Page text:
In the month before becoming the first registered U.S. striker, Kallan shared her activism on a panel at the Parliament of World Religions and the Wild Center’s Annual Youth Climate Action Summit.
After Kallan’s silent strike ended, she could engage fully in international conference calls of the global FFF leadership. Until then she couldn’t actually speak! The movement was building momentum, and Kallan had developed important relationships with strikers. These were the leaders of other youth‐focused organizations involved in climate change, along with FFF country‐coordinators around the world. Though perceived internationally as “the person who coordinates the United States,” she prefers to call herself “a striker” or “a climate activist.” Says her mother, “When teens rebel against the status quo, it’s usually against their parents and their belief system and expectations for their futures. Kallan’s rebellion is against a bigger status quo, against a business‐as‐usual approach integral to society.”
There are two types of strikes: “weekly” and “global.” The weekly strikes involve fewer locations and people but provide relentless pressure. That’s where the slow erosion happens, like waves crashing repeatedly against rocks. The global strikes are an effort to coordinate momentum around the world. They involve more locations and people, draw more media attention, and attract fence‐sitters. They are also the main entryway through which people become weekly strikers. Within the United States, global strikes require Kallan’s skills in negotiating with various U.S. partner organizations over national demands beyond the international FFF demands. Global strikes took place in March and May 2019, with two strikes in September bookending the UN Climate Action Summit. The next global strike will take place on November 29 or December 6, depending on country (December 6 in the United States).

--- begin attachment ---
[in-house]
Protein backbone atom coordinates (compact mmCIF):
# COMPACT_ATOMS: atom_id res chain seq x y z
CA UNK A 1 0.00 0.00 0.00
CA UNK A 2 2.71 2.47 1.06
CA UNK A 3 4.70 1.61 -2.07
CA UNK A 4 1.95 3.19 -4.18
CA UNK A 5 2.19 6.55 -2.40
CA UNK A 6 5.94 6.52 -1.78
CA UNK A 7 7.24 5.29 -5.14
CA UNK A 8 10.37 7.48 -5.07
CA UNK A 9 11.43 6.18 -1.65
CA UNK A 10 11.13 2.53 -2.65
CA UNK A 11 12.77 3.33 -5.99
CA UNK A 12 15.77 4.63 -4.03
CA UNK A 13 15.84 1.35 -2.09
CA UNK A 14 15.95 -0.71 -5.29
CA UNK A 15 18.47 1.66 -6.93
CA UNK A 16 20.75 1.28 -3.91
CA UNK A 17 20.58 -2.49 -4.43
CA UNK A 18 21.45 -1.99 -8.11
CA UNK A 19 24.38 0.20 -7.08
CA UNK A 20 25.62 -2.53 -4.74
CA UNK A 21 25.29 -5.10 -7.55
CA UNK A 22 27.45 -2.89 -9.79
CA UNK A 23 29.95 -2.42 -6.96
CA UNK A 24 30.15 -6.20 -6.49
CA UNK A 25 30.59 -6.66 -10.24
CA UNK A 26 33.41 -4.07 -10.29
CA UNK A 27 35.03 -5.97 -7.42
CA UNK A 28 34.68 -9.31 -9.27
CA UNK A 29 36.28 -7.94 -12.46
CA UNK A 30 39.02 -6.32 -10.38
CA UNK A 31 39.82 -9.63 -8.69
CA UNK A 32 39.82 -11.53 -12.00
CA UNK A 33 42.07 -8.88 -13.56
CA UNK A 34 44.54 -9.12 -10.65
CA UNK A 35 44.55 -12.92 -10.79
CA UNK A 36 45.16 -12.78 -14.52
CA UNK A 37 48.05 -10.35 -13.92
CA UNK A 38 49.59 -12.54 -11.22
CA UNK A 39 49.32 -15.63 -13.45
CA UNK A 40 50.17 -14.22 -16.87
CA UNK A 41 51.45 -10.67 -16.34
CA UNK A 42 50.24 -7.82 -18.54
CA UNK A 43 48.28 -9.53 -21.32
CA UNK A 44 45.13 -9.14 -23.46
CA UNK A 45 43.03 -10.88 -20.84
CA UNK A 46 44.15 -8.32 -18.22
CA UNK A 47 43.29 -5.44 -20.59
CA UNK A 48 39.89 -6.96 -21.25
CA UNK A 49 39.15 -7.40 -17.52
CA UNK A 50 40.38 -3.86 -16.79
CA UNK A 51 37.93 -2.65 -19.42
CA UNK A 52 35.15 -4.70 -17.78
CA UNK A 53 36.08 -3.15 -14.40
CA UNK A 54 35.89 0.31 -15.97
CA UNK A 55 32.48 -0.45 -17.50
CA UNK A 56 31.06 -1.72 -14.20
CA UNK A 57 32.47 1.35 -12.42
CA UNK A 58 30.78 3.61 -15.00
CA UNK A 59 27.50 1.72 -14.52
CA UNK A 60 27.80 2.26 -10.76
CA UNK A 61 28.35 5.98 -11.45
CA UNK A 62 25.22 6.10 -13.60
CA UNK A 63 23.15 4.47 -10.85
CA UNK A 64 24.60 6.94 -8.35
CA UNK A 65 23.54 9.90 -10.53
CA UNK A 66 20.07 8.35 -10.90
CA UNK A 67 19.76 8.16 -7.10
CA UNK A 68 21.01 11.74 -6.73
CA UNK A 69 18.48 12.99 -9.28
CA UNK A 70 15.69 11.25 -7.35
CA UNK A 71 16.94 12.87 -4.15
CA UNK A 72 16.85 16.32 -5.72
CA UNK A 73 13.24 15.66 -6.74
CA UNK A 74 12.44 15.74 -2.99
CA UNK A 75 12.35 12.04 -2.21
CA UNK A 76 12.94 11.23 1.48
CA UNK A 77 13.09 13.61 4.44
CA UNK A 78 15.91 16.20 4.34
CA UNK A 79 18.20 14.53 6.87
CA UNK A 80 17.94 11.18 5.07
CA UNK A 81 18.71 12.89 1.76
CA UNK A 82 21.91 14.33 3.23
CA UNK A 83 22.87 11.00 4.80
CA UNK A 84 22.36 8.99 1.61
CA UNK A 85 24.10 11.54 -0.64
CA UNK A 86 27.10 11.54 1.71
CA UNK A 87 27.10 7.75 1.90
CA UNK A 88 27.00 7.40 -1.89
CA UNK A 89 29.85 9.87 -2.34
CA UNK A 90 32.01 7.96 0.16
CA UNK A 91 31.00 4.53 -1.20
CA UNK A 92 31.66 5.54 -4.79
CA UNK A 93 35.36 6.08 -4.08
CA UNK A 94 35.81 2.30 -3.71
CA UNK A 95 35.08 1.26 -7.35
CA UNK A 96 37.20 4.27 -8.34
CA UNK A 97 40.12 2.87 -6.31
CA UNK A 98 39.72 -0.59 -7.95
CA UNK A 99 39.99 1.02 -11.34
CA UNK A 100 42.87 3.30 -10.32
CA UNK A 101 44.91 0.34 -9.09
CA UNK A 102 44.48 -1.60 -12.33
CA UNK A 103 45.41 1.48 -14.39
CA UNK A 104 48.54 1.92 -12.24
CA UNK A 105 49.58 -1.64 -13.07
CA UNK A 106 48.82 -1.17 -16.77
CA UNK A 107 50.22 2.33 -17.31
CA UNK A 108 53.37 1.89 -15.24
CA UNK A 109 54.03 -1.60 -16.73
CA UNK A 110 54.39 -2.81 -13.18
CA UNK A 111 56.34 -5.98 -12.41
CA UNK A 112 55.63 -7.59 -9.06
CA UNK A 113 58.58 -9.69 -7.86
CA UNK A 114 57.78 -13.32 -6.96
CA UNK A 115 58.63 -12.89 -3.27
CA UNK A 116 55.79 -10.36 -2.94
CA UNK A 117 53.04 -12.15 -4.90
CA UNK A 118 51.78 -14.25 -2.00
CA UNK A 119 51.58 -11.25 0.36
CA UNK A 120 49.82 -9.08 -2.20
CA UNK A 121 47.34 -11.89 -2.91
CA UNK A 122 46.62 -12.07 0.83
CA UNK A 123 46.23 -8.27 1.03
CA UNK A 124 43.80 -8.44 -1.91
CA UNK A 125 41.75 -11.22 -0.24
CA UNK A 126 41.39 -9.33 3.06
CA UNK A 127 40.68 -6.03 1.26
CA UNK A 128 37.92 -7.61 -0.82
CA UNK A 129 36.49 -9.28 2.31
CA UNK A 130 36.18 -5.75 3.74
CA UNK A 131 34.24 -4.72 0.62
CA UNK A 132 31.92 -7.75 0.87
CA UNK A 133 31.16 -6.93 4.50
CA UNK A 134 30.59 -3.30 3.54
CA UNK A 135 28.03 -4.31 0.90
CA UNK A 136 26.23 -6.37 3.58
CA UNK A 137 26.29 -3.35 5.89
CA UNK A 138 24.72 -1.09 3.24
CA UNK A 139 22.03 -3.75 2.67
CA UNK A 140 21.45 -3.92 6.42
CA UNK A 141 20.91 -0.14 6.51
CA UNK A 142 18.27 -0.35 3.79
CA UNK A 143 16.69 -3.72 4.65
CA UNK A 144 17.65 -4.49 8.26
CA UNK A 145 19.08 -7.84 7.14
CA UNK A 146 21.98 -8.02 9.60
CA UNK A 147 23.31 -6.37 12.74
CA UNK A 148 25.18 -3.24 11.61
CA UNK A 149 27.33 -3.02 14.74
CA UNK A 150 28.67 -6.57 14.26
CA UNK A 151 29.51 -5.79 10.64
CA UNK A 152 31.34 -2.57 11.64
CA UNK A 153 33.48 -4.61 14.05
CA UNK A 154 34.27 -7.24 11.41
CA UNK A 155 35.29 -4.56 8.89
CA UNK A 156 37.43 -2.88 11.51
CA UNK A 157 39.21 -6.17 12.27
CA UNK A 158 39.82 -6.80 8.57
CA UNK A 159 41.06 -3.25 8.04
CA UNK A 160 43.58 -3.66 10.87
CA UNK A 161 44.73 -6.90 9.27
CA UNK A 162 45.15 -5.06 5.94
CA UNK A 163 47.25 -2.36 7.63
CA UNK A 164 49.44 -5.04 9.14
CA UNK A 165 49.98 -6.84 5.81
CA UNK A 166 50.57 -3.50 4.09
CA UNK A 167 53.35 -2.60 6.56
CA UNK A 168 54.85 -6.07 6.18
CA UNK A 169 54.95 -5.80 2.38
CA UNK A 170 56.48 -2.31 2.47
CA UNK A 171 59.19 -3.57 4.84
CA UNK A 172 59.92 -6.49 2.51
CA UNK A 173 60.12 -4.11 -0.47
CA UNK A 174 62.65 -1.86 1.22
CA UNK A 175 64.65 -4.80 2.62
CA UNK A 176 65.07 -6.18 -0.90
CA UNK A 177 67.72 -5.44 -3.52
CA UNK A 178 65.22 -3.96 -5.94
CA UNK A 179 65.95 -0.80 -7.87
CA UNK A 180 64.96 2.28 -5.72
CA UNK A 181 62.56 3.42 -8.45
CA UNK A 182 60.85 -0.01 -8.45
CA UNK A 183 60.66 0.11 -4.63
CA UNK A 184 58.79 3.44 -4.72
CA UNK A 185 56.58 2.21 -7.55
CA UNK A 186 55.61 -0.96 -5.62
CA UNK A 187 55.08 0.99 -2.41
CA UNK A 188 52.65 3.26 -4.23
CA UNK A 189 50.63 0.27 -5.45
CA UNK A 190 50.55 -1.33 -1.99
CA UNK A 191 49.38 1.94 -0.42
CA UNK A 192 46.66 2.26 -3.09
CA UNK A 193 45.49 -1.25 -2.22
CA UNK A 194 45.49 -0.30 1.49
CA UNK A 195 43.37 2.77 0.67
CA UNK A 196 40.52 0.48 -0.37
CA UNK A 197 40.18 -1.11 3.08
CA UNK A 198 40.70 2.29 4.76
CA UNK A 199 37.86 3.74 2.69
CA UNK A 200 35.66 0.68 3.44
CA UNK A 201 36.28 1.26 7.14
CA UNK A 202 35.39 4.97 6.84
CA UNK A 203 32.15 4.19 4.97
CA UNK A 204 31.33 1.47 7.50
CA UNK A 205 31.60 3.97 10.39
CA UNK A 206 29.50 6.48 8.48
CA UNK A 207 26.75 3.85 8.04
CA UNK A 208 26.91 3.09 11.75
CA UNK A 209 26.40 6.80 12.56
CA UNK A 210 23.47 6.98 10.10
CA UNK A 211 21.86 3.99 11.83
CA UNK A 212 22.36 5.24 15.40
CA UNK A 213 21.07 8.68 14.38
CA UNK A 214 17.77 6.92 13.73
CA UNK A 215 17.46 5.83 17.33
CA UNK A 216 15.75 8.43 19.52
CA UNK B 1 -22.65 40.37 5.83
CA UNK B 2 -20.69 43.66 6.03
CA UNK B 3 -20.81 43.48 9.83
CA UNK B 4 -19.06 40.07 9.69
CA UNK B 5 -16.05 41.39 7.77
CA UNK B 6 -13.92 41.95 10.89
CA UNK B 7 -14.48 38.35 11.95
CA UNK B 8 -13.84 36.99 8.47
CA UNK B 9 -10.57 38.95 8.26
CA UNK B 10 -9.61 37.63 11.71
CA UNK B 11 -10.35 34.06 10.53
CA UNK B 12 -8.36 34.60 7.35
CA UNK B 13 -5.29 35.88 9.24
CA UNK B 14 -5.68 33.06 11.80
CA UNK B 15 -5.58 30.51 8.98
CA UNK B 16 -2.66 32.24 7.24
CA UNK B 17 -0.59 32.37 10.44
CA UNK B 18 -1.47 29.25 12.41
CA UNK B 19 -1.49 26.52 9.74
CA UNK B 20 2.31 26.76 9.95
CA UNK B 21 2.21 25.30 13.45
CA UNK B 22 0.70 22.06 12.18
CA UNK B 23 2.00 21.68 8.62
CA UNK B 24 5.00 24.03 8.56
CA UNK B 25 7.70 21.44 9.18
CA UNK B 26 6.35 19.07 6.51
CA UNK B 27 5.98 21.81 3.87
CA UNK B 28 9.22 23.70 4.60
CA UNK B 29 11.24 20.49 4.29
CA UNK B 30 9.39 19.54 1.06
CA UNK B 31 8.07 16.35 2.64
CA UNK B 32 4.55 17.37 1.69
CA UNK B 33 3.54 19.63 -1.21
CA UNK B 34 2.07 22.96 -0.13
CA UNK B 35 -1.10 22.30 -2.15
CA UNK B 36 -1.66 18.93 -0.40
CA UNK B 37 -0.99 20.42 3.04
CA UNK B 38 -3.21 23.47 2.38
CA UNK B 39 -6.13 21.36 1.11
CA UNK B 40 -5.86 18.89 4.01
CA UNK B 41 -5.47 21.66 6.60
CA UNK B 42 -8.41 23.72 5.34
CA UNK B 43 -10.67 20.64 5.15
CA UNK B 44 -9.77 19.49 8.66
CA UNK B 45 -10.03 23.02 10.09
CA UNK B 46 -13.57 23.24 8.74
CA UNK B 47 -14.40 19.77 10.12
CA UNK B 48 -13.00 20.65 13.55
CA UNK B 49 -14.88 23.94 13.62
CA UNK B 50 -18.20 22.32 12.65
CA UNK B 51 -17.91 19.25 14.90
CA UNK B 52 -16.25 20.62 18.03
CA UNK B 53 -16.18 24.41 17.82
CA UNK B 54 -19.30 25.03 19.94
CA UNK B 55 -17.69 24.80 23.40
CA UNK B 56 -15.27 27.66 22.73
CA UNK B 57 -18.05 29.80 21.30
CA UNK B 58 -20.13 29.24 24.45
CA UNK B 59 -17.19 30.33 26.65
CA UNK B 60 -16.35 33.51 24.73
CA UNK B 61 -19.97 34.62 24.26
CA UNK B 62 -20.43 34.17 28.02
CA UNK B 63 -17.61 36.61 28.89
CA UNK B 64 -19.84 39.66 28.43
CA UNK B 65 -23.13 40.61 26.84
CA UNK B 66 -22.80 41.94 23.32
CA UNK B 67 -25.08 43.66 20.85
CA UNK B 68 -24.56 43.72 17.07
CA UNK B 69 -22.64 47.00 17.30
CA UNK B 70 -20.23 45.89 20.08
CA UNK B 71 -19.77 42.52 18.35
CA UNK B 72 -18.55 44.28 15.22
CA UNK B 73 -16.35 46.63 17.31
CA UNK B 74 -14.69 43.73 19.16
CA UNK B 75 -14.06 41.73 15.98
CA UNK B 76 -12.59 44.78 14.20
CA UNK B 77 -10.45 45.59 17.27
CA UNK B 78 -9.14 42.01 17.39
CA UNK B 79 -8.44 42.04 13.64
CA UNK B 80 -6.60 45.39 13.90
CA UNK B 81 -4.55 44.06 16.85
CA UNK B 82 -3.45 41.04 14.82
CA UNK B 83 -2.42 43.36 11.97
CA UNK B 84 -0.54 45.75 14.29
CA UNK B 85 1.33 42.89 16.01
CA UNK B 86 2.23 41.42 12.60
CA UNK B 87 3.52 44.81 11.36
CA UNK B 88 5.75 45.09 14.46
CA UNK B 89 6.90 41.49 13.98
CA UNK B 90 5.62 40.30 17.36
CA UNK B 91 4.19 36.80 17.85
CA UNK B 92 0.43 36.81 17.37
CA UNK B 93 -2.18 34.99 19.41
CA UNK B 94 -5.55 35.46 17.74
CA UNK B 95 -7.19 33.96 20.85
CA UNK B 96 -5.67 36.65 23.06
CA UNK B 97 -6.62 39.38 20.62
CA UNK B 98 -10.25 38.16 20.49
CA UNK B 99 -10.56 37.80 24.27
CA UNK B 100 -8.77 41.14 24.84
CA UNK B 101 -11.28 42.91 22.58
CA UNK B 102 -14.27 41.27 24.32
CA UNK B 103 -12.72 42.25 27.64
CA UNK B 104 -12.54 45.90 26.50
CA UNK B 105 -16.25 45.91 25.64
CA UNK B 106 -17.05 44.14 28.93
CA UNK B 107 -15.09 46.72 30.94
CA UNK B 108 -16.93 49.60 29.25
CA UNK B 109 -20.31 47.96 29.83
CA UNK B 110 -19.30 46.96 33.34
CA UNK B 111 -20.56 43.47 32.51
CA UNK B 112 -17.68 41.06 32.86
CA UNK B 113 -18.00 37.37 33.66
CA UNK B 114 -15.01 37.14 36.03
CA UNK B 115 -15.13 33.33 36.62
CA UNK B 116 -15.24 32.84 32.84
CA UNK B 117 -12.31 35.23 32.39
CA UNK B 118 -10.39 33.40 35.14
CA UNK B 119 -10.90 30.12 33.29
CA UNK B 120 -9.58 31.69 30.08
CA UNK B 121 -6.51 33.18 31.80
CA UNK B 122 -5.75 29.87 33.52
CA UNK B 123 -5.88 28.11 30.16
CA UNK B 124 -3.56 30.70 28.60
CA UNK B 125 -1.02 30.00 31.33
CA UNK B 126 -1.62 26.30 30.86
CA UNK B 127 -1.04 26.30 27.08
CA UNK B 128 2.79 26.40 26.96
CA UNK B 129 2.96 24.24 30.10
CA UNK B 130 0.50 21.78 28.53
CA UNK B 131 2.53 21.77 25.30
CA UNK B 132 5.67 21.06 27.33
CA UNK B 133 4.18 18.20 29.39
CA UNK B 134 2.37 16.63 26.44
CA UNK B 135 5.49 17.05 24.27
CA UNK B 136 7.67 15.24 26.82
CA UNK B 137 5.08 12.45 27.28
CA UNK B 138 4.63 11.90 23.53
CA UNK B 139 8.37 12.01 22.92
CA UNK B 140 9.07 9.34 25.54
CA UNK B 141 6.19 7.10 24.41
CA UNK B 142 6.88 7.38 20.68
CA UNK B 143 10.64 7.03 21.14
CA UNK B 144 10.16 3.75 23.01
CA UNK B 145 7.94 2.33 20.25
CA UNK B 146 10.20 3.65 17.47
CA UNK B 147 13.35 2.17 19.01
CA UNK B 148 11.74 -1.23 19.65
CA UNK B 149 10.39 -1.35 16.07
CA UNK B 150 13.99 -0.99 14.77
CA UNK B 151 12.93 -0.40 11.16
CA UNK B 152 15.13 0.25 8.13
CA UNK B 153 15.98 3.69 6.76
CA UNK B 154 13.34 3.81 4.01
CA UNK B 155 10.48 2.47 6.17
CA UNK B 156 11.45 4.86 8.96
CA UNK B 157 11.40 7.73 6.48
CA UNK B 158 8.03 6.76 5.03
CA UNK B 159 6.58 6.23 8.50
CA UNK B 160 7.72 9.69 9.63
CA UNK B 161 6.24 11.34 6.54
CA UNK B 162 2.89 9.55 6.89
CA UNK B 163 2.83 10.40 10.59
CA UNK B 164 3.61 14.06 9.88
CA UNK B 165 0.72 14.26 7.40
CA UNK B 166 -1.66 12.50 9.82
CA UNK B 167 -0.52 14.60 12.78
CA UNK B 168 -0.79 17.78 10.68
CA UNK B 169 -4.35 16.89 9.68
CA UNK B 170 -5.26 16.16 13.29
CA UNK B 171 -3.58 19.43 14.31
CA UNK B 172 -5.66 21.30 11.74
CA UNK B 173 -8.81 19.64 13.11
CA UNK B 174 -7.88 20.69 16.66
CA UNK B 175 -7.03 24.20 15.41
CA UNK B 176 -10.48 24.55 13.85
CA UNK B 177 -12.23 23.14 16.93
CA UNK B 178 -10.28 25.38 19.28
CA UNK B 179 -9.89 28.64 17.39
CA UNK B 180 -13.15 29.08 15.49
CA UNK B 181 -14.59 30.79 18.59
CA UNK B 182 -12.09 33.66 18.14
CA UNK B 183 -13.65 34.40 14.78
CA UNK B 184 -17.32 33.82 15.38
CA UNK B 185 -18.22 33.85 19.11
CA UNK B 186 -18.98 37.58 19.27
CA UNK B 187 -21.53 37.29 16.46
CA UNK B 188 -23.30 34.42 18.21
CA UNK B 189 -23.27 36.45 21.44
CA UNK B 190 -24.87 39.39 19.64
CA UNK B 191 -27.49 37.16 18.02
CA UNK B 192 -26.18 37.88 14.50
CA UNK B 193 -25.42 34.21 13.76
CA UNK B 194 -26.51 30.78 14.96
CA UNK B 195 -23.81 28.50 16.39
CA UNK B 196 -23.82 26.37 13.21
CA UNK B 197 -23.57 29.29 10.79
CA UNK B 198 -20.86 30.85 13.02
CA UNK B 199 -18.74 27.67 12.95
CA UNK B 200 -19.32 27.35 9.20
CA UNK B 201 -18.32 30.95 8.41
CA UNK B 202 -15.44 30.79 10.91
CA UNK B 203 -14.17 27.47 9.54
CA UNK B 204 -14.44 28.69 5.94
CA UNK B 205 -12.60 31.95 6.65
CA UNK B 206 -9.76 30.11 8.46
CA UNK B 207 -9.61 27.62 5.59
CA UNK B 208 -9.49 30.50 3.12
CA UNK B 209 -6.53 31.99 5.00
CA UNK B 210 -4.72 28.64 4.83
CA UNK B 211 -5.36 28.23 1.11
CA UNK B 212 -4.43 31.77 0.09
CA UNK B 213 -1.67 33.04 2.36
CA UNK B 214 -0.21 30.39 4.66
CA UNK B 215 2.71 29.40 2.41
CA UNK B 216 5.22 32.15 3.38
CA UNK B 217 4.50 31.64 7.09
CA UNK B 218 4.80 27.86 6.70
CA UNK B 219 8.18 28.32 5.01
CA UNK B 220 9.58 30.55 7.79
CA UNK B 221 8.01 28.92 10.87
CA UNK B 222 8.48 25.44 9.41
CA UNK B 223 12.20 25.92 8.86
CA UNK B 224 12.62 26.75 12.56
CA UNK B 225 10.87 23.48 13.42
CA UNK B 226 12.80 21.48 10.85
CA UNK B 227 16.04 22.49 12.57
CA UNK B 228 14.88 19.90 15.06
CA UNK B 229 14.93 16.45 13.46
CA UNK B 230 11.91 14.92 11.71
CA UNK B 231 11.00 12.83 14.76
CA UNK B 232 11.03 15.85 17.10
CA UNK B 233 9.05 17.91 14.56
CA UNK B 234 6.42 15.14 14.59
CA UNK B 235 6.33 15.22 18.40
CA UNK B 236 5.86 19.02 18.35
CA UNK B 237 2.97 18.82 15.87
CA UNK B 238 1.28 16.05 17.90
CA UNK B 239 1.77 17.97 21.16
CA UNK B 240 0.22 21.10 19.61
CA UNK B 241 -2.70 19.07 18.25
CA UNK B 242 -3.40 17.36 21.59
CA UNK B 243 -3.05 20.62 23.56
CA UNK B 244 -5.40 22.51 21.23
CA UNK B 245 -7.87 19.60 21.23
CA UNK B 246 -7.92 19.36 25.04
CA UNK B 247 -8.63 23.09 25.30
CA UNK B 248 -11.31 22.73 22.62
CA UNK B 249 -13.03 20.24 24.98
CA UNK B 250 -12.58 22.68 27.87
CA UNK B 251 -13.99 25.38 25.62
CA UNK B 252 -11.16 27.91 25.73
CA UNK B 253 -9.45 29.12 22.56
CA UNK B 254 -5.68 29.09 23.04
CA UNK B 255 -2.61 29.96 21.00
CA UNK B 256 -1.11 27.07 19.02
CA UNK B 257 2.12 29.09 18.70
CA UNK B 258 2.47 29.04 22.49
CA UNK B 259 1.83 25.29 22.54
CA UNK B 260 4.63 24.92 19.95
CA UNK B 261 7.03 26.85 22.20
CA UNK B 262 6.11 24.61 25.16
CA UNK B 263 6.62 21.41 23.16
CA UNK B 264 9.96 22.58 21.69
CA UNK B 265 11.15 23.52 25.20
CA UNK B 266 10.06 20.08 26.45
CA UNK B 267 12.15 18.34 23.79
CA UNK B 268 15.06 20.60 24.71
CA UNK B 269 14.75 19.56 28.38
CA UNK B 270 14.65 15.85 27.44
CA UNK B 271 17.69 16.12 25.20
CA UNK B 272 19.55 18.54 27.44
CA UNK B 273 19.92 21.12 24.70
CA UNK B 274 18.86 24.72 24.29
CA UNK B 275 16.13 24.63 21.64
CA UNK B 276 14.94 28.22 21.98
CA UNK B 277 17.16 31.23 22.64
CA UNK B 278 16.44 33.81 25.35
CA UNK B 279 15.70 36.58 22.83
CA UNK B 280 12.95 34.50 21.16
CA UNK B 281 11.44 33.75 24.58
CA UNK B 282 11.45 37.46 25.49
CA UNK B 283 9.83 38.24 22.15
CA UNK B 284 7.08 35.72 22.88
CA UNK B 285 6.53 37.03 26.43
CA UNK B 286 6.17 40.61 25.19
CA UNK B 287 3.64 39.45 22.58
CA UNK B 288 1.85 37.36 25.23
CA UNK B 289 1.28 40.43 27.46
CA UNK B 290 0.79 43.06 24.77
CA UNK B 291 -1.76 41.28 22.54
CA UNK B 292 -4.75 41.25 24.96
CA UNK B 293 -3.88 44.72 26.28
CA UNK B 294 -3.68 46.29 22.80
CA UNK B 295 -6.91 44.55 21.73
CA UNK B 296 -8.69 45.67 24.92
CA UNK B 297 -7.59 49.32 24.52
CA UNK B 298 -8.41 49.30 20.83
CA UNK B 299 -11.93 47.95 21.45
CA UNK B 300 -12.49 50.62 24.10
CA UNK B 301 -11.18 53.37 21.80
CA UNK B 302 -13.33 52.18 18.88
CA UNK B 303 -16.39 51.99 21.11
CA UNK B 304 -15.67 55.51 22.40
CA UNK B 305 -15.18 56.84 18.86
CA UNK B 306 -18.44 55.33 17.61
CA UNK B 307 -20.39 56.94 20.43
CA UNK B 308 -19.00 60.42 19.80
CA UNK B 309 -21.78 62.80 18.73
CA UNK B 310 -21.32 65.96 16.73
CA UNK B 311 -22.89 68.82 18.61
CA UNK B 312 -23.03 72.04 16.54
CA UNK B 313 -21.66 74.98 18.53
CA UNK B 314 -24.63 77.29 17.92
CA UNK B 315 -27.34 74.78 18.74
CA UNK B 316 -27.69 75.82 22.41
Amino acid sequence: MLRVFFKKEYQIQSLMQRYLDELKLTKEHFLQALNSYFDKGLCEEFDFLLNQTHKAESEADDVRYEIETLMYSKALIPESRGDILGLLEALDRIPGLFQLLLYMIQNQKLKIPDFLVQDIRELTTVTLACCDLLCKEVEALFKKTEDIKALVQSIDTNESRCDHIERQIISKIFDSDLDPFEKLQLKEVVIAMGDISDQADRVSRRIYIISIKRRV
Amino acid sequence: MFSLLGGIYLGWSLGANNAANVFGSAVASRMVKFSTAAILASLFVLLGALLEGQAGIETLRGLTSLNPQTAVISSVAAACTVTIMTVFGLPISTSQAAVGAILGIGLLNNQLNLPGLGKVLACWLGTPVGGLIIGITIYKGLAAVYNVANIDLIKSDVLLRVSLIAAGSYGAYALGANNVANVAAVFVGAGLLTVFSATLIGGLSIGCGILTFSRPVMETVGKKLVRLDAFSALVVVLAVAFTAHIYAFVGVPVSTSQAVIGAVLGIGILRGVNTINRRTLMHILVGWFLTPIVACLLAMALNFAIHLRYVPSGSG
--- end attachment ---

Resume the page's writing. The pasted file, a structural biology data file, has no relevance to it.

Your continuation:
Kallan has spoken about climate activism to youth and adults at various meetings; brought projects to Quaker schools; and spoken at Baltimore Yearly and Interim Meetings, the Pendle Hill retreat center in Pennsylvania, and other settings. She says she has yet to meet Quaker youths who resonate with what she’s doing and are ready to throw themselves into climate activism. Kimberly Benson says Quaker schools appear reticent to get heavily involved, “perhaps because they’re focused on getting their students into the best colleges and don’t wish to encourage disruption.” She adds, “I wish there was a way to find other Quaker youth involved in climate activism.”
Climate Activism in the United Kingdom